And while many democracies around the world may have a similar process for electing their national representatives, the key difference between those forms of democracy and the Bahá’í Faith is that Bahá’u’lláh, rather than the Bahá’ís themselves, established the administrative order of the Bahá’í Faith. In various works, Bahá’u’lláh, along with ‘Abdu’l-Bahá and Shoghi Effendi, expressly outlined the duties and responsibilities of the UHJ and identified it as under the unerring guidance of Bahá’u’lláh Himself.

Thus, on November 26th, we should obviously remember ‘Abdu’l-Bahá’s incredible legacy of sacrifice, devotion, and compassion that defined His life. But we should also study and reflect on the importance of the administrative order of the Faith and the incredible blessing which is the Universal House of Justice.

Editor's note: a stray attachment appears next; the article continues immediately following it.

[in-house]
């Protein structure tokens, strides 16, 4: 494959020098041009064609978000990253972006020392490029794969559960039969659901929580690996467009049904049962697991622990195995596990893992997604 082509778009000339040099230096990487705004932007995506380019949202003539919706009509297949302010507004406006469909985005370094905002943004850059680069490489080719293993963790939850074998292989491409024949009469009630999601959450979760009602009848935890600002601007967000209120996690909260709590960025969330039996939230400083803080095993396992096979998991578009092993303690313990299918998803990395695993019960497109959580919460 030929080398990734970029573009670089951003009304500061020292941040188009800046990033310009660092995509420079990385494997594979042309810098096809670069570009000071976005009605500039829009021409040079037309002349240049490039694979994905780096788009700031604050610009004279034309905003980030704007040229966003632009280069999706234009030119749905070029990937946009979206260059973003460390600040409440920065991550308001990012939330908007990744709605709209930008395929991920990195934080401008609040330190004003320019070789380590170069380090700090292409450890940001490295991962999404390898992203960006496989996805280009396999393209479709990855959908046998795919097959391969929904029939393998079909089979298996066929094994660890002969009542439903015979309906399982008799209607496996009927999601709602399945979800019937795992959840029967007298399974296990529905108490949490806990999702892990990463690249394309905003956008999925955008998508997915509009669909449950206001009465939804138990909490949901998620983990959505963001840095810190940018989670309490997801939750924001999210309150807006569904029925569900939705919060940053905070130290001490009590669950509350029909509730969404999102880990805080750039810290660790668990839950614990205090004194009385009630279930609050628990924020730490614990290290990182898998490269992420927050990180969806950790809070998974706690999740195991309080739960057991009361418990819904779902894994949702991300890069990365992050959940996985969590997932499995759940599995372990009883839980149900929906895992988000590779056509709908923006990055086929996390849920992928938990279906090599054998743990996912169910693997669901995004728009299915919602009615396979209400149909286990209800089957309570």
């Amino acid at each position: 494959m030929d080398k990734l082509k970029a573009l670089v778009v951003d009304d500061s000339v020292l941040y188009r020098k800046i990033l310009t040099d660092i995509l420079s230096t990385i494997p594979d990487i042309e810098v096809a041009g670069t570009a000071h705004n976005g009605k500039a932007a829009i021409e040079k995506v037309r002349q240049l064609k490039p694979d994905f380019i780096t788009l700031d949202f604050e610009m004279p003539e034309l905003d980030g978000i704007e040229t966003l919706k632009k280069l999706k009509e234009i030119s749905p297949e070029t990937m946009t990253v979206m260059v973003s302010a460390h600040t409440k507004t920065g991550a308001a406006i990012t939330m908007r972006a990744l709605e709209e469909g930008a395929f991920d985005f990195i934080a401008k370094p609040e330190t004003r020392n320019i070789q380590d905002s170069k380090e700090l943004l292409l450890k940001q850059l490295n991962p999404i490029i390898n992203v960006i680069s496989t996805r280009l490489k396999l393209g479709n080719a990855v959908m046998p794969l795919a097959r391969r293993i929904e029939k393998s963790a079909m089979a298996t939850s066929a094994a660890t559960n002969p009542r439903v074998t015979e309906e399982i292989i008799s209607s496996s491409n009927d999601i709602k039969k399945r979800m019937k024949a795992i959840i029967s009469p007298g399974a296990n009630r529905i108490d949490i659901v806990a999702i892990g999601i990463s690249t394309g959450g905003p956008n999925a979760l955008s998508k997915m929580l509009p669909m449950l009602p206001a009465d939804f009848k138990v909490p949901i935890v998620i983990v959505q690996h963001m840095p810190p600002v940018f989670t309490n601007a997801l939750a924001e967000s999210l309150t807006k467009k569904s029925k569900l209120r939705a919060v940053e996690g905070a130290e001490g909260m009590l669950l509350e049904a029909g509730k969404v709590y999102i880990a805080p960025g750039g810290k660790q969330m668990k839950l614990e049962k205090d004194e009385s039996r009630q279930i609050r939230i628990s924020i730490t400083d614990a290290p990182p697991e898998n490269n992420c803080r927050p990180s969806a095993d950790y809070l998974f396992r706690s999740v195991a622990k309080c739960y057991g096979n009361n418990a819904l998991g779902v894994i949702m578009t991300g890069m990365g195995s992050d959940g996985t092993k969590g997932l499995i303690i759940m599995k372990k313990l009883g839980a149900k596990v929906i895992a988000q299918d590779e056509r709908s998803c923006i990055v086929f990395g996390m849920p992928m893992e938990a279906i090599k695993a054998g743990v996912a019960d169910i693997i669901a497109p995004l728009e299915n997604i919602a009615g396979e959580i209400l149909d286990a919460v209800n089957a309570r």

About the Author

Matt Giani is a PhD candidate in education policy and planning at the University of Texas in Austin, where he and his wife Shadi live. His research is aimed at reducing socioeconomic disparities in higher education participation and completion.

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Discussion 4 Comments

  1. I read your submisison on the Covenant with interest and would like to read it as a television presentation tomorrow on my station K11UU-D, Pago Pago, American Samoa. Please e:mail me your approval. Many thanks, Bill

    1. Hi Bill, No problem, and I’ve sent you an email approving this as well. Thanks for your support!

      PS: I met you at the 50th Anniversary Celebration of the Faith in Samoa. Hope you’re doing well!